Talk is cheap: why the gap between rhetoric and reality in the coalition’s infrastructure policy matters

Ministers should not be under any illusion that public spending on high carbon projects offers a quick economic fix.

Amid all the headlines about the biggest programme of road building for 40 years and announcements of new support for fracking, you would be forgiven for thinking that the recent Comprehensive Spending Review meant an abandonment of plans to decarbonise Britain’s economy. Thankfully, that’s not what our analysis of the Treasury’s own numbers shows as the plans for upgrading Britain’s infrastructure still remain focussed on public transport and renewable energy. However, there are major contradictions at the heart of the government’s policy, which risk deterring the very private sector investors who are needed to implement many of these projects.

There is a marked contrast between the government’s approaches to its fiscal and environmental responsibilities. They happen to be compatible principles but they need to be seen in perspective. Our children will care more about the state of the physical world they will occupy as adults than whether they inherit government debt of 80 rather than 90 per cent of GDP. Yet the government appears to focus all its visible efforts on the fiscal front, like a first world war general celebrating every tiny advance, irrespective of the huge sacrifices made. Meanwhile, on the environmental front, quiet progress has been made with decarbonising our energy system in recent years. Further huge strides can be made by pressing ahead with long standing plans for renewables and public transport.

There is also a contradiction in the promotion of private rather than public sector activities. When it comes to jobs, the government champions the ability of Britain’s private sector to create new jobs to offset those lost in the public sector and trusts in its ability to carry on doing this. Yet when it comes to infrastructure, it celebrates public spending on roads planned for the next parliament more than ongoing private investment in renewable energy.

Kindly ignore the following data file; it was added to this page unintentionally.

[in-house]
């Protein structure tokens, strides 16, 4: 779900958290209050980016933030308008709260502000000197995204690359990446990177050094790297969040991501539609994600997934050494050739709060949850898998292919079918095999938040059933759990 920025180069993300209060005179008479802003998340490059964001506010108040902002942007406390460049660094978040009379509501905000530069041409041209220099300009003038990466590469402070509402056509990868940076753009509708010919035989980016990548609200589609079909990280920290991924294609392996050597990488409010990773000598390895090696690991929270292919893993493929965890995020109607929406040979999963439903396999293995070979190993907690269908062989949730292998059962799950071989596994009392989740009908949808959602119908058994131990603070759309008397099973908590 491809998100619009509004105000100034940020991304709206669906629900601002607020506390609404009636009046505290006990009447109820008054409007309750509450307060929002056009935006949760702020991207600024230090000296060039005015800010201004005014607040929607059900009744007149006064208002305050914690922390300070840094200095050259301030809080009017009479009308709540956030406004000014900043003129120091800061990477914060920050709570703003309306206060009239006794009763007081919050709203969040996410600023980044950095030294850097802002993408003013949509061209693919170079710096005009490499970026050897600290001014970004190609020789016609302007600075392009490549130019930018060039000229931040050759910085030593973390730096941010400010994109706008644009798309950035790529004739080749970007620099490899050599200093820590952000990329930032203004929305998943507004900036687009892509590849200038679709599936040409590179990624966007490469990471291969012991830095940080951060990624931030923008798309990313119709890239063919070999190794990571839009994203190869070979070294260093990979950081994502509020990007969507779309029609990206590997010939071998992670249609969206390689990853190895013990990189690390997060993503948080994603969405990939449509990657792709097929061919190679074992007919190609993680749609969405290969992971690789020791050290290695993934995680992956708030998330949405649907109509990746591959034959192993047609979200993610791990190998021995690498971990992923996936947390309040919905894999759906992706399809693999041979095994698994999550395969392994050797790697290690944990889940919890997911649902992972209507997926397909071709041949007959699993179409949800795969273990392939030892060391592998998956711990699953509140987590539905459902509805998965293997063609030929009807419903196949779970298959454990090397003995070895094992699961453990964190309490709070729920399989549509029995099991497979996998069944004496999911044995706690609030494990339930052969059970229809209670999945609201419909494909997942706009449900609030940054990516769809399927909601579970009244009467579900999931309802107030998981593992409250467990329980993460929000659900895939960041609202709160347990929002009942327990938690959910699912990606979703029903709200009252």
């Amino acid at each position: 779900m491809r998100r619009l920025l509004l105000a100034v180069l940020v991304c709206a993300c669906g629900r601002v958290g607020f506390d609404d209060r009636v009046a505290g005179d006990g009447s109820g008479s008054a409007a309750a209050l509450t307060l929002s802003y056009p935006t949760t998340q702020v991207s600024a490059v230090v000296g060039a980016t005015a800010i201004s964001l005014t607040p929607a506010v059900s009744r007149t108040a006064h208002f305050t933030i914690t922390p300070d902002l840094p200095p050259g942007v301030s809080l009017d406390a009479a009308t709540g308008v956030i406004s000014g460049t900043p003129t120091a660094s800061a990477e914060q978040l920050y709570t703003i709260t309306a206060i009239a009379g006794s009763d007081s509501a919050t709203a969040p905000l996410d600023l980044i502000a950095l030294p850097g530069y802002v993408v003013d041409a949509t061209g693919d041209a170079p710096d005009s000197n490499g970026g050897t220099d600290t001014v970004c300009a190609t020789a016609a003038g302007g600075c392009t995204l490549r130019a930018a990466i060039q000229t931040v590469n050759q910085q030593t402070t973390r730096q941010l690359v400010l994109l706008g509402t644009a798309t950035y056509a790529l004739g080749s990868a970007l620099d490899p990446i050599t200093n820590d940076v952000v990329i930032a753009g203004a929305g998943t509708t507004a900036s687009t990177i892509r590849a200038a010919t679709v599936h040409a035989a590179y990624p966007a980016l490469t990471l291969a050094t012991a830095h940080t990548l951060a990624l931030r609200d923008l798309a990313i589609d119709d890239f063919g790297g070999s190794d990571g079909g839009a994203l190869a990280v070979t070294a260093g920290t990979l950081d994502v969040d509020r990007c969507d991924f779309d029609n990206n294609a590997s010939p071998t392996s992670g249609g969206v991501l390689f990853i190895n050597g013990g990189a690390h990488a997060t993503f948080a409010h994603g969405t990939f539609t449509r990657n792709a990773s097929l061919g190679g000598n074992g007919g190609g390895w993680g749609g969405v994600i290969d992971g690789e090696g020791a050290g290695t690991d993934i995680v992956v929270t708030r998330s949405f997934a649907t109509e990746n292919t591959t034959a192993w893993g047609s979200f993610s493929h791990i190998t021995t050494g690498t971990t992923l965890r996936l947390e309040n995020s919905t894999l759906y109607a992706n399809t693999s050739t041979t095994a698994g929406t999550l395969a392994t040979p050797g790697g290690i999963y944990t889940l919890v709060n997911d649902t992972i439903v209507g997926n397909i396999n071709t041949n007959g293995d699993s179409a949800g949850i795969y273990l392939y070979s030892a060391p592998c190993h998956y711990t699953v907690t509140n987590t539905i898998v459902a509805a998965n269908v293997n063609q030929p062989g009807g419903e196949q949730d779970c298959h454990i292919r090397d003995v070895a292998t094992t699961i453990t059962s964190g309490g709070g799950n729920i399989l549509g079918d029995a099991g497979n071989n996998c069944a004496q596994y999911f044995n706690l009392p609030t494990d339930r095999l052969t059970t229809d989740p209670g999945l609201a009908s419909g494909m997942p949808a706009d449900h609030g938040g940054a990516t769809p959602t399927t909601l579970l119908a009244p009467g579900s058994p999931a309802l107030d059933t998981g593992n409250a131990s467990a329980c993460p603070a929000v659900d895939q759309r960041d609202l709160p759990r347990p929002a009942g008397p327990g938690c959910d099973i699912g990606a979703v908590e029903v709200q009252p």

The disconnection between rhetoric and reality can be seen clearly when you look at the plans for both public and private investment. The Comprehensive Spending Review heralded £20bn of public money for roads between 2015-2020, yet that is only about half of the planned spending on the railways of £38bn. The contrast for private sector investments in energy is even more striking. According to data gathered by the Treasury for its infrastructure pipeline, there are plans for around £10bn of gas related projects between 2015-2020. By contrast, there are plans for four times this investment in offshore wind, which could see an injection of £39bn by the private sector.

Some might think it doesn’t matter what politicians say, as long as the right plans are in place, but this overlooks the role of political leadership in shaping private sector expectations. As most of our low-carbon infrastructure will be delivered by the private sector, investor confidence is vital if these projects are to go ahead. However, confidence in the UK’s low carbon direction has fallen dramatically because of the perception that the coalition is divided on decarbonisation. As a result, investors have been delaying financial decisions, or expecting higher returns on their investments to cover risks. Indeed, the 50 per cent fall in new orders for infrastructure in the first quarter of this year serves as an early warning of the danger that the ambitious plans might not come to fruition.

This uncertainty is unnecessary and damaging. It comes at a time when Britain desperately needs sustained economic growth, supported by productive infrastructure that helps to rebalance the economy away from consumption.  This is the only way the government will be able to make good on its promise to restore the public finances.  The sheer scale of existing plans for low carbon infrastructure projects, means that they offer the fastest route to boosting growth. Conversely, cancelling these projects would leave a major hole in our investment plans and risk knocking us back into recession.

Some ministers have a tendency talk up high carbon infrastructure, perhaps hoping to protect themselves against criticism from climate sceptics or other opponents of renewable energy policy. But they should not be under any illusion that public spending on high carbon projects offers a quick economic fix. The government’s own numbers show the opposite as the majority of the UK’s infrastructure activity is clean and low carbon. Boasting about spending public money on roads, whilst sounding lukewarm on private investment in renewables, endangers both our economic recovery and our low-carbon future.

Julian Morgan is the chief economist for Green Alliance

George Osborne. Photograph: Getty Images
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France is changing: an army stalks the streets and Boris Johnson wanders the Tuileries

Will Self on the militarisation of France, and Boris Johnson at the Foreign Office.

At the corner of the rue D’Hauteville and the rue de Paradis in the tenth arrondissement of Paris is a retro-video-games-themed bar, Le Fantôme, which is frequented by some not-so-jeunes gens – the kind of thirtysomethings nostalgic for an era when you had to go to an actual place if you wanted to enter virtual space. They sit placidly behind the plate-glass windows zapping Pac-Men and Space Invaders, while outside another – and rather more lethal – sort of phantom stalks the sunlit streets.